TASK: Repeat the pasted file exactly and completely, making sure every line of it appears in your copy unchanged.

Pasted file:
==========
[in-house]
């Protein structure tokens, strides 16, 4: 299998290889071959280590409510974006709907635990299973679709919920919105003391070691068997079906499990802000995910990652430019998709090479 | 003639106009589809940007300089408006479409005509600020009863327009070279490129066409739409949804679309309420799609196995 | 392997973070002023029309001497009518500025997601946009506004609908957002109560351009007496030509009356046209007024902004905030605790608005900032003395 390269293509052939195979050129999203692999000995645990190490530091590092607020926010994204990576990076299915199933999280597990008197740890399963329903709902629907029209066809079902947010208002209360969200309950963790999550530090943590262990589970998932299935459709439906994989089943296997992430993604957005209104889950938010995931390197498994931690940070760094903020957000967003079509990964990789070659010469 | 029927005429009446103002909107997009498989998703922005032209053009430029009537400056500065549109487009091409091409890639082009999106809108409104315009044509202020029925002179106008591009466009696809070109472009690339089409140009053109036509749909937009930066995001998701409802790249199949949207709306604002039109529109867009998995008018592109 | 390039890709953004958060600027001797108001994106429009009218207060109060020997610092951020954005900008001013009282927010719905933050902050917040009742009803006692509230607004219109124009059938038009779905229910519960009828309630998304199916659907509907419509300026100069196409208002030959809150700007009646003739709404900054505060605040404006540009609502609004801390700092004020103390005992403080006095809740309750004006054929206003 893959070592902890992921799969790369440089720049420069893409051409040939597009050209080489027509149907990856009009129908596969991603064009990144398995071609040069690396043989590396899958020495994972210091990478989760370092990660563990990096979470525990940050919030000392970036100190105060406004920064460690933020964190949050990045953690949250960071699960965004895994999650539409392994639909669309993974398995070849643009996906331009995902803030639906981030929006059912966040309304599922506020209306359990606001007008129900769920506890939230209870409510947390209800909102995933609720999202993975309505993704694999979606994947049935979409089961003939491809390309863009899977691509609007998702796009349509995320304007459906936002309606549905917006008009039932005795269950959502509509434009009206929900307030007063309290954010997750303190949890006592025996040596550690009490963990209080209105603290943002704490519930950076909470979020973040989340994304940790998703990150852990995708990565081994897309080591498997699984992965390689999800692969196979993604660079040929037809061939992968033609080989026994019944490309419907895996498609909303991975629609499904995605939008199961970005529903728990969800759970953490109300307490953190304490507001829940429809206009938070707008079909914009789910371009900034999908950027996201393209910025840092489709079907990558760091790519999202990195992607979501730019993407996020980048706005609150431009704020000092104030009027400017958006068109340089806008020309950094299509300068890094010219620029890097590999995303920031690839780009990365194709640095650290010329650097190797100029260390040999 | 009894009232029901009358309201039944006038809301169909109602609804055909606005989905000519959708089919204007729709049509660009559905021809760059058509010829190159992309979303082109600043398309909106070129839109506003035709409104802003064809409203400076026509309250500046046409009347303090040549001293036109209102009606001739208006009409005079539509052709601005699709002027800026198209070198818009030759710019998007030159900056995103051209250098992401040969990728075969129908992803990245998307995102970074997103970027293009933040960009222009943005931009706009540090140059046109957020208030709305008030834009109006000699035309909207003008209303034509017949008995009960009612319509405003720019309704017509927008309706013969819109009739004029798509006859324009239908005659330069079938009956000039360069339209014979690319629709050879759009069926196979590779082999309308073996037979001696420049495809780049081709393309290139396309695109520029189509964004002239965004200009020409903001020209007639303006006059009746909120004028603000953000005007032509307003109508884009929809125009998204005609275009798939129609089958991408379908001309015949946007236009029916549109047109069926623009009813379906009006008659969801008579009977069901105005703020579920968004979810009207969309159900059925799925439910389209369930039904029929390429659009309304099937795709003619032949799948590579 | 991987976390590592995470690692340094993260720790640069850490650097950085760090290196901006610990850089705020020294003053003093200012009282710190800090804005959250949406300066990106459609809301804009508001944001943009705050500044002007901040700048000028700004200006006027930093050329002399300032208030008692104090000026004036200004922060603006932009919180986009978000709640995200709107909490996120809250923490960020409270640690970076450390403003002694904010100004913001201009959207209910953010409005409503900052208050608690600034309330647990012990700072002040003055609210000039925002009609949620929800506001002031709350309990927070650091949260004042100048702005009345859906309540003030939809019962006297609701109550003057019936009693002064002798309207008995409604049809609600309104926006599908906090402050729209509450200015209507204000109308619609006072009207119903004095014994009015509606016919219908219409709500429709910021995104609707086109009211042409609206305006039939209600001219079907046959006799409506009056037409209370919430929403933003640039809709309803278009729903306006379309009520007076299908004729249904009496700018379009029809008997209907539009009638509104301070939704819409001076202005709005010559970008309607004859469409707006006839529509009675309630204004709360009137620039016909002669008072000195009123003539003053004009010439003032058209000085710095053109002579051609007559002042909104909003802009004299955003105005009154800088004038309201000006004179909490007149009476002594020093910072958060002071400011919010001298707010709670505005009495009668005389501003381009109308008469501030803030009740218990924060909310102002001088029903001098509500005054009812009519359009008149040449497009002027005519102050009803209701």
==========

[in-house]
């Protein structure tokens, strides 16, 4: 299998290889071959280590409510974006709907635990299973679709919920919105003391070691068997079906499990802000995910990652430019998709090479 | 003639106009589809940007300089408006479409005509600020009863327009070279490129066409739409949804679309309420799609196995 | 392997973070002023029309001497009518500025997601946009506004609908957002109560351009007496030509009356046209007024902004905030605790608005900032003395 390269293509052939195979050129999203692999000995645990190490530091590092607020926010994204990576990076299915199933999280597990008197740890399963329903709902629907029209066809079902947010208002209360969200309950963790999550530090943590262990589970998932299935459709439906994989089943296997992430993604957005209104889950938010995931390197498994931690940070760094903020957000967003079509990964990789070659010469 | 029927005429009446103002909107997009498989998703922005032209053009430029009537400056500065549109487009091409091409890639082009999106809108409104315009044509202020029925002179106008591009466009696809070109472009690339089409140009053109036509749909937009930066995001998701409802790249199949949207709306604002039109529109867009998995008018592109 | 390039890709953004958060600027001797108001994106429009009218207060109060020997610092951020954005900008001013009282927010719905933050902050917040009742009803006692509230607004219109124009059938038009779905229910519960009828309630998304199916659907509907419509300026100069196409208002030959809150700007009646003739709404900054505060605040404006540009609502609004801390700092004020103390005992403080006095809740309750004006054929206003 893959070592902890992921799969790369440089720049420069893409051409040939597009050209080489027509149907990856009009129908596969991603064009990144398995071609040069690396043989590396899958020495994972210091990478989760370092990660563990990096979470525990940050919030000392970036100190105060406004920064460690933020964190949050990045953690949250960071699960965004895994999650539409392994639909669309993974398995070849643009996906331009995902803030639906981030929006059912966040309304599922506020209306359990606001007008129900769920506890939230209870409510947390209800909102995933609720999202993975309505993704694999979606994947049935979409089961003939491809390309863009899977691509609007998702796009349509995320304007459906936002309606549905917006008009039932005795269950959502509509434009009206929900307030007063309290954010997750303190949890006592025996040596550690009490963990209080209105603290943002704490519930950076909470979020973040989340994304940790998703990150852990995708990565081994897309080591498997699984992965390689999800692969196979993604660079040929037809061939992968033609080989026994019944490309419907895996498609909303991975629609499904995605939008199961970005529903728990969800759970953490109300307490953190304490507001829940429809206009938070707008079909914009789910371009900034999908950027996201393209910025840092489709079907990558760091790519999202990195992607979501730019993407996020980048706005609150431009704020000092104030009027400017958006068109340089806008020309950094299509300068890094010219620029890097590999995303920031690839780009990365194709640095650290010329650097190797100029260390040999 | 009894009232029901009358309201039944006038809301169909109602609804055909606005989905000519959708089919204007729709049509660009559905021809760059058509010829190159992309979303082109600043398309909106070129839109506003035709409104802003064809409203400076026509309250500046046409009347303090040549001293036109209102009606001739208006009409005079539509052709601005699709002027800026198209070198818009030759710019998007030159900056995103051209250098992401040969990728075969129908992803990245998307995102970074997103970027293009933040960009222009943005931009706009540090140059046109957020208030709305008030834009109006000699035309909207003008209303034509017949008995009960009612319509405003720019309704017509927008309706013969819109009739004029798509006859324009239908005659330069079938009956000039360069339209014979690319629709050879759009069926196979590779082999309308073996037979001696420049495809780049081709393309290139396309695109520029189509964004002239965004200009020409903001020209007639303006006059009746909120004028603000953000005007032509307003109508884009929809125009998204005609275009798939129609089958991408379908001309015949946007236009029916549109047109069926623009009813379906009006008659969801008579009977069901105005703020579920968004979810009207969309159900059925799925439910389209369930039904029929390429659009309304099937795709003619032949799948590579 | 991987976390590592995470690692340094993260720790640069850490650097950085760090290196901006610990850089705020020294003053003093200012009282710190800090804005959250949406300066990106459609809301804009508001944001943009705050500044002007901040700048000028700004200006006027930093050329002399300032208030008692104090000026004036200004922060603006932009919180986009978000709640995200709107909490996120809250923490960020409270640690970076450390403003002694904010100004913001201009959207209910953010409005409503900052208050608690600034309330647990012990700072002040003055609210000039925002009609949620929800506001002031709350309990927070650091949260004042100048702005009345859906309540003030939809019962006297609701109550003057019936009693002064002798309207008995409604049809609600309104926006599908906090402050729209509450200015209507204000109308619609006072009207119903004095014994009015509606016919219908219409709500429709910021995104609707086109009211042409609206305006039939209600001219079907046959006799409506009056037409209370919430929403933003640039809709309803278009729903306006379309009520007076299908004729249904009496700018379009029809008997209907539009009638509104301070939704819409001076202005709005010559970008309607004859469409707006006839529509009675309630204004709360009137620039016909002669008072000195009123003539003053004009010439003032058209000085710095053109002579051609007559002042909104909003802009004299955003105005009154800088004038309201000006004179909490007149009476002594020093910072958060002071400011919010001298707010709670505005009495009668005389501003381009109308008469501030803030009740218990924060909310102002001088029903001098509500005054009812009519359009008149040449497009002027005519102050009803209701």